This is how neon signs took roots in Hong Kong visual culture. The short movie The Making of Neon Signs shows, through craftsman’s voice, what lays behind, talking about the graphic project, design, fonts, draft creation, materials, and production.


Neon signs makers, The Making of Neon Signs, M+


Neon sign sketch, Photo: West Kowloon Cultural District Authority

Neon signs can be found not only in Hong Kong streets, but in its literature, music, and cinema, and this is the reason why they became so important in the process of city telling. Aric Chen, M+ curator, defends the neon signs value in the architecture of communication because of their peculiar ability to create a feeling among the message, the sign and the observer. This feeling makes neon signs something more than a functional urban element, elevating them to the symbol of the connection between the city and its citizens.

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Nathan Road, Photo: Joop

Liu Yichang, in his bestseller The Drunkard, used for the first time the expression Neon Jungle, giving to his reader a precise image that will become the tagline of the city. In the novel, set during the ‘60s, neon signs of clubs became important characters and with his words the writer started building the collective imaginary of the city.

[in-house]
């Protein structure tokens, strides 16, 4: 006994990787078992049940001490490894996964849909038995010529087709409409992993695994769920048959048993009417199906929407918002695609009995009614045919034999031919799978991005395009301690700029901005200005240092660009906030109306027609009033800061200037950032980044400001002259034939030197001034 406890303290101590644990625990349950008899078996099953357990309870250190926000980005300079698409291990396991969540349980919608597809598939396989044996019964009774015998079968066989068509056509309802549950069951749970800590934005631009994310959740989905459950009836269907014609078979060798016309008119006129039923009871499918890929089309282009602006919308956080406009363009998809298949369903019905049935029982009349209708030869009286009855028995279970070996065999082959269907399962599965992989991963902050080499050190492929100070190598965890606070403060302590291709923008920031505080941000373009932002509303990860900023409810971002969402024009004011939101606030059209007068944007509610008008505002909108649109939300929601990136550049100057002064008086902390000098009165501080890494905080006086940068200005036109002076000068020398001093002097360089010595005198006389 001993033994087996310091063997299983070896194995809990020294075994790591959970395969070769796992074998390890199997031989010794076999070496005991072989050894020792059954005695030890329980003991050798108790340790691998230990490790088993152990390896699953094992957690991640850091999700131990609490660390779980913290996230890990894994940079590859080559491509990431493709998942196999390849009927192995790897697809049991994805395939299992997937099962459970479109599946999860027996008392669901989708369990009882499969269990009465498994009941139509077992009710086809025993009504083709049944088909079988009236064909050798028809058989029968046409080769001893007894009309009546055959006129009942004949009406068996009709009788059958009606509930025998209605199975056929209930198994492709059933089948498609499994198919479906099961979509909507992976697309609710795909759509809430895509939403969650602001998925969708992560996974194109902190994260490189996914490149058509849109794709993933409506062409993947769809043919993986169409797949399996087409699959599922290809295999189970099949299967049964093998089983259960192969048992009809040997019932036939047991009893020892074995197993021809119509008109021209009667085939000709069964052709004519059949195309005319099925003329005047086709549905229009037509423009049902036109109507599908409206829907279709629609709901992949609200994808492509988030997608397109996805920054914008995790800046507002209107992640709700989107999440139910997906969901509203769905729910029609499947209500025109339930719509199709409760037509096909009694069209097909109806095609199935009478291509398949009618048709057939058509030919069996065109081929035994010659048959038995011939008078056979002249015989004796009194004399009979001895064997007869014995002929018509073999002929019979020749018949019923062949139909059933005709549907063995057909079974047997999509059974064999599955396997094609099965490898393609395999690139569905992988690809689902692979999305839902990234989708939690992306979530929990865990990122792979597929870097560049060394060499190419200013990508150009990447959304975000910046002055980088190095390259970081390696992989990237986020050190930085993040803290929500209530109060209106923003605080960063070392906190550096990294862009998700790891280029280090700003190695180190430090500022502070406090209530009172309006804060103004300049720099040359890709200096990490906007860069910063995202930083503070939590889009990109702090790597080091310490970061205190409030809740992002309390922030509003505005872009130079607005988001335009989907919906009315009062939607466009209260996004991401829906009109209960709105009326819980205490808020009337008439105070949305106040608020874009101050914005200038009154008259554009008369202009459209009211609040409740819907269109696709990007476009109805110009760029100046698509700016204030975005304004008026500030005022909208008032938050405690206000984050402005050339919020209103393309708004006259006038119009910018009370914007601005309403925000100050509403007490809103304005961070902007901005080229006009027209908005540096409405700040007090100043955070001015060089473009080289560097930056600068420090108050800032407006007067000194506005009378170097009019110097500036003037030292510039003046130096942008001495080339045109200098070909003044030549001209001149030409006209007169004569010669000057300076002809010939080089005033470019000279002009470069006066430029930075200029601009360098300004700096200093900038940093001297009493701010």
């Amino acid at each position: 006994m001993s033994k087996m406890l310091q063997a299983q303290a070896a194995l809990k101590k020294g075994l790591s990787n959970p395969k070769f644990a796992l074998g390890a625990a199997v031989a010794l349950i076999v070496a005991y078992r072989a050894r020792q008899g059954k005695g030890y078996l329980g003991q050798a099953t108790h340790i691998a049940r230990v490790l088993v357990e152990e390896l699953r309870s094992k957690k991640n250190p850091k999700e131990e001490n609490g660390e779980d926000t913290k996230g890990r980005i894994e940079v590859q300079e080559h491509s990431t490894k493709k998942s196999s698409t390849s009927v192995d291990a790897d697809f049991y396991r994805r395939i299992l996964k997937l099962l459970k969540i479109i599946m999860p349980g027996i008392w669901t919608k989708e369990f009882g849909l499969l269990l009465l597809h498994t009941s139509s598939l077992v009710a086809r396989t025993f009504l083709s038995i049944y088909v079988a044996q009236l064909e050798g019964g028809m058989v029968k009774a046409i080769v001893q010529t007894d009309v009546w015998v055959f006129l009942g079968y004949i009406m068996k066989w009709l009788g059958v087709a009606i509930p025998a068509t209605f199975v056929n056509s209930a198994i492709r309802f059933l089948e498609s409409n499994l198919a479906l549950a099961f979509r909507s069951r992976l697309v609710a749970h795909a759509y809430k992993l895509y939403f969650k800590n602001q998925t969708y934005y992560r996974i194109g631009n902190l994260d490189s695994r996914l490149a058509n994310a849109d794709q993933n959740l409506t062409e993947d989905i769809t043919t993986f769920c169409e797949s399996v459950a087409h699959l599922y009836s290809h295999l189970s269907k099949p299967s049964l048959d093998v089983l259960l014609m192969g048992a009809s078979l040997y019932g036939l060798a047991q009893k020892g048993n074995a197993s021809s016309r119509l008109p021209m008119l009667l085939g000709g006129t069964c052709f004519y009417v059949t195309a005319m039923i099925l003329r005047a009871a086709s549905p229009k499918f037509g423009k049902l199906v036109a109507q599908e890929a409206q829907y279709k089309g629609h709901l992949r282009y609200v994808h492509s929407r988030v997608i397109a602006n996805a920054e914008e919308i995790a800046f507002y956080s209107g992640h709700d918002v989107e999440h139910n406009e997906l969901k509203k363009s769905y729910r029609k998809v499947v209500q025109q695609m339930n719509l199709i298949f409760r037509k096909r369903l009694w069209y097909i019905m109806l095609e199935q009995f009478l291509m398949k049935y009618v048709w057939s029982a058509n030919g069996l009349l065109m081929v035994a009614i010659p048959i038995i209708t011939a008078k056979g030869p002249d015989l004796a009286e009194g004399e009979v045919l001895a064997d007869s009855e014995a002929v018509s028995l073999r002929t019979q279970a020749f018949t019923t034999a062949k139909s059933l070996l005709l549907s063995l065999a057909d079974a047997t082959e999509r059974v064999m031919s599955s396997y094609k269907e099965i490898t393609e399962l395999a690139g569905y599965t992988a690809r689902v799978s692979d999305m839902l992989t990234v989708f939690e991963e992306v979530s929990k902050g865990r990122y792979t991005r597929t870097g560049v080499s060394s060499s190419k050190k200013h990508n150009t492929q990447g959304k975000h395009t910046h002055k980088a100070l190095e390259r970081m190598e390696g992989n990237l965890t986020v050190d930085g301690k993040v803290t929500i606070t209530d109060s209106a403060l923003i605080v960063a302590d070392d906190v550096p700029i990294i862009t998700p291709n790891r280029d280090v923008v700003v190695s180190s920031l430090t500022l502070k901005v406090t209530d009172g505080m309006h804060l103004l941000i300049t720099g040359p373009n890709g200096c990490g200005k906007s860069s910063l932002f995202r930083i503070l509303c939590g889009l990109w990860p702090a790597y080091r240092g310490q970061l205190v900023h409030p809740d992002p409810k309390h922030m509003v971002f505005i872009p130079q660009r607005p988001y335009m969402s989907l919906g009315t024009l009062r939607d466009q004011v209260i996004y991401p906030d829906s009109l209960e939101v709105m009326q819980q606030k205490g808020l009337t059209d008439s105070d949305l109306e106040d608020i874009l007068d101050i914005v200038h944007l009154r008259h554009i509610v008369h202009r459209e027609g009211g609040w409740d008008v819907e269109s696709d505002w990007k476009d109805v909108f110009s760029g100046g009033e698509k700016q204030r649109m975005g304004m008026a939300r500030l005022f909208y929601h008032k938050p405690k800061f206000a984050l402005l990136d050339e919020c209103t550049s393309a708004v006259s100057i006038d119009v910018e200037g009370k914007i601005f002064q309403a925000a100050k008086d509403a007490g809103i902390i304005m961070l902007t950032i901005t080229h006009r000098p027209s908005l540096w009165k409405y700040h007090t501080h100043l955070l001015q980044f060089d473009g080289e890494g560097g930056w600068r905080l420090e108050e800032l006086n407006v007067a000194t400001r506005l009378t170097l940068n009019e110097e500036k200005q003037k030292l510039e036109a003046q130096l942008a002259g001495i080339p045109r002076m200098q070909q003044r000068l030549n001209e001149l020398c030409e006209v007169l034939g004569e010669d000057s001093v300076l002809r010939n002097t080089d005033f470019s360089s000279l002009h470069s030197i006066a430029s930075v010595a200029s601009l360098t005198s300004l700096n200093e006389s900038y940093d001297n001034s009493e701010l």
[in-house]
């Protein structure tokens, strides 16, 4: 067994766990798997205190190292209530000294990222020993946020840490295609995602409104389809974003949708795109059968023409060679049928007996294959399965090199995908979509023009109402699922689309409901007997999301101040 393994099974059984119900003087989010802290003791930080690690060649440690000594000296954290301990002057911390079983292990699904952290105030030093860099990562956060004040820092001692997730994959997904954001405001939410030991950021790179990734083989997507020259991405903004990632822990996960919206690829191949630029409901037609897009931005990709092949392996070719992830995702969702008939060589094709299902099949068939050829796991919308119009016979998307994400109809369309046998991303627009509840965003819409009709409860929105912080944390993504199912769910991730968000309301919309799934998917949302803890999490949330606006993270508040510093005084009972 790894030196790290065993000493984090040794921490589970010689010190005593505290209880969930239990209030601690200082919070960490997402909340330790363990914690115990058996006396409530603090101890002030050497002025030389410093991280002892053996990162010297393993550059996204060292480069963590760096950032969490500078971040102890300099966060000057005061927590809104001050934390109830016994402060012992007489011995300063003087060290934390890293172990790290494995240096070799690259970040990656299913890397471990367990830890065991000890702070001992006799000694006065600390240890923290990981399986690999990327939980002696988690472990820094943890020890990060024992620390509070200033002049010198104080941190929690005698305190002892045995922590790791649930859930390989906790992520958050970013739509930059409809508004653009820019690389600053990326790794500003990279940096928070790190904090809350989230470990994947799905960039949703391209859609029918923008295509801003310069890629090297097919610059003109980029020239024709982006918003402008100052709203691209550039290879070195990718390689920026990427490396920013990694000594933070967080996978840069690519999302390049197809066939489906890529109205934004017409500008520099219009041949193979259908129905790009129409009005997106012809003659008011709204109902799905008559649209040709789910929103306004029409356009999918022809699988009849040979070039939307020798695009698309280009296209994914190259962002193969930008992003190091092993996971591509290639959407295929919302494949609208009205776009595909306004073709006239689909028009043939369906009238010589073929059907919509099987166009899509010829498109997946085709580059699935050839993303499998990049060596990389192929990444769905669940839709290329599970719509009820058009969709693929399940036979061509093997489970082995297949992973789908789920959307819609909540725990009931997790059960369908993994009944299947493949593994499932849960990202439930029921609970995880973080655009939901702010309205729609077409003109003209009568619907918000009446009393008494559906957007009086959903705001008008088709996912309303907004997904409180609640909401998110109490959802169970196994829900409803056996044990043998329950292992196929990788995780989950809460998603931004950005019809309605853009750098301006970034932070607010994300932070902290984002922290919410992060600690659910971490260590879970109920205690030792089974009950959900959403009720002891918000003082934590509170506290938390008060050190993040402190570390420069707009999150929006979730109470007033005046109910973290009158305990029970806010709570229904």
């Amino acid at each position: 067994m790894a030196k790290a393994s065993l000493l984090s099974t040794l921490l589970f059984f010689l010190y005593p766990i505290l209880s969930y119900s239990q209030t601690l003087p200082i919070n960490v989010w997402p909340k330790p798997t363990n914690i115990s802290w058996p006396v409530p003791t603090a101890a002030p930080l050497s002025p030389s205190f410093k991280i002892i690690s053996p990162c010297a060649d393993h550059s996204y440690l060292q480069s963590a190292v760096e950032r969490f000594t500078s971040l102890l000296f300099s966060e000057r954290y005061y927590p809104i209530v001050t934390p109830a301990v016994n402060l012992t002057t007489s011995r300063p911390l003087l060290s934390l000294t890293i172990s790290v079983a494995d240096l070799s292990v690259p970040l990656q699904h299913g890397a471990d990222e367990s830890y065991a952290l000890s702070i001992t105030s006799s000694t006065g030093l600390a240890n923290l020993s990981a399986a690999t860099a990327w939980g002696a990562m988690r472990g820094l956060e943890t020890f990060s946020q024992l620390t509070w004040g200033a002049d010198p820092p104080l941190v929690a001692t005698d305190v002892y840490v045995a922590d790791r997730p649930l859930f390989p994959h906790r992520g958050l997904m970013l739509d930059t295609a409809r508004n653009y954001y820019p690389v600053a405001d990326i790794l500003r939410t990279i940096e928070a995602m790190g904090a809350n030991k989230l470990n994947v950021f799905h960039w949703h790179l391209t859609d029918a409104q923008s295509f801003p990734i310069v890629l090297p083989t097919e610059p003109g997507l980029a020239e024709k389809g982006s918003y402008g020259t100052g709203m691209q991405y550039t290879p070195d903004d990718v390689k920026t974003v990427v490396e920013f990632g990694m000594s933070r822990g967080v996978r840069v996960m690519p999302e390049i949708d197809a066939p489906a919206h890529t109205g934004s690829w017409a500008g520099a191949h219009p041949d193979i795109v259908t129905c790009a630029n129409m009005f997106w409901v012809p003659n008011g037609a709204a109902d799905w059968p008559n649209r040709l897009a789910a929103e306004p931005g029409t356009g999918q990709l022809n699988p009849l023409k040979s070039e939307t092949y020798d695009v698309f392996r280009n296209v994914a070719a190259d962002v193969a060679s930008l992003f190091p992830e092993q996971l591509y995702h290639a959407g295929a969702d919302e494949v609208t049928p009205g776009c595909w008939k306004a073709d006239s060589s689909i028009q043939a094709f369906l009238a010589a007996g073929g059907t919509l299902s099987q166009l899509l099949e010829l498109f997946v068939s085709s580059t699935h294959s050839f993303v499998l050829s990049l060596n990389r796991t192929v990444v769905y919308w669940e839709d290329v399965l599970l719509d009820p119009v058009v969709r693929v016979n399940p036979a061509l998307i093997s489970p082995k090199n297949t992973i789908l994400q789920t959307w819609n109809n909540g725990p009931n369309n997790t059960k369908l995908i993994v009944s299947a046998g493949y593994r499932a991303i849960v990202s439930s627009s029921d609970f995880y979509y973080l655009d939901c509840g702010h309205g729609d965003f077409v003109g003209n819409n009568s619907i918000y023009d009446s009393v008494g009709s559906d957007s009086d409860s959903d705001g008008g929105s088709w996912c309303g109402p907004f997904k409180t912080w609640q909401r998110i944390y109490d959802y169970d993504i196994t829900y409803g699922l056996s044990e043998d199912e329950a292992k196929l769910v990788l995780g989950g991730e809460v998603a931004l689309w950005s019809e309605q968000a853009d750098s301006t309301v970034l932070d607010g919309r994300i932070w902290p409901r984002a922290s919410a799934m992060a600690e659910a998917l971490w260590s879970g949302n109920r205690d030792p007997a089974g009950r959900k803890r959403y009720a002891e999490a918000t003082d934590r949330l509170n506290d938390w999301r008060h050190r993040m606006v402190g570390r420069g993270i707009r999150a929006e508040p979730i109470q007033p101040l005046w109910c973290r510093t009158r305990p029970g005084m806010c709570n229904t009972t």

Tai Po Road, Photo: University Museum and Art Gallery, The University of Hong Kong

Maybe it is not a coincidence that the writer deeply inspired Wong Kar Wai and his director of photography Christopher Doyle who used only cold and subtle neon lights in their movies, making them recognizable at a glance. Not only in As Tears Go By, Fallen Angels and Hong Kong Express, but even in 2046, a movie set in a dystopian future, neon signs are the urban set, one of the main characters, and the stylistic leitmotiv at the same time. Neon signs are the central element of their cinematographic narration.


As Tears Go by Wong Kar Wai


Fallen Angels by Wong Kar Wai

Hong Kong Express by Wong Kar Wai

Hong Kong Express by Wong Kar Wai

2046, Wong Kar Wai

2046, Wong Kar Wai

Neon everywhere, isn’t it? Even in the music scenario, in lyrics and in video clips they appear like a fluorescent muse. For example, the song It’s a Starry Night by Tat Ming Pair starts with the following words: “Neon lights shine through the night, | Upon the whole city. | Lingering on the road, | All I look for this midnight | Is a new direction.” The videoclip shows the contrast between dark colors and singers’ total black outfits and disorienting multicolor neon lights.

From the beginning of ‘90s neon signs started fading replaced by LED lights and other new cheaper technologies. Many giant neon signs were removed for safety reasons and at the moment M+ is working to collect and preserve them to create a permanent collection.

Many people said that Hong Kong will be a ghost city when all neon signs will be removed. Others, like Christopher Doyle, think that they will come back for sure, like all the great things. Still others -according to the Chinese saying- just believe that “which enters the eyes will never leave the heart”.


Hong Kong Street Signs, Photo: Ben Houdijk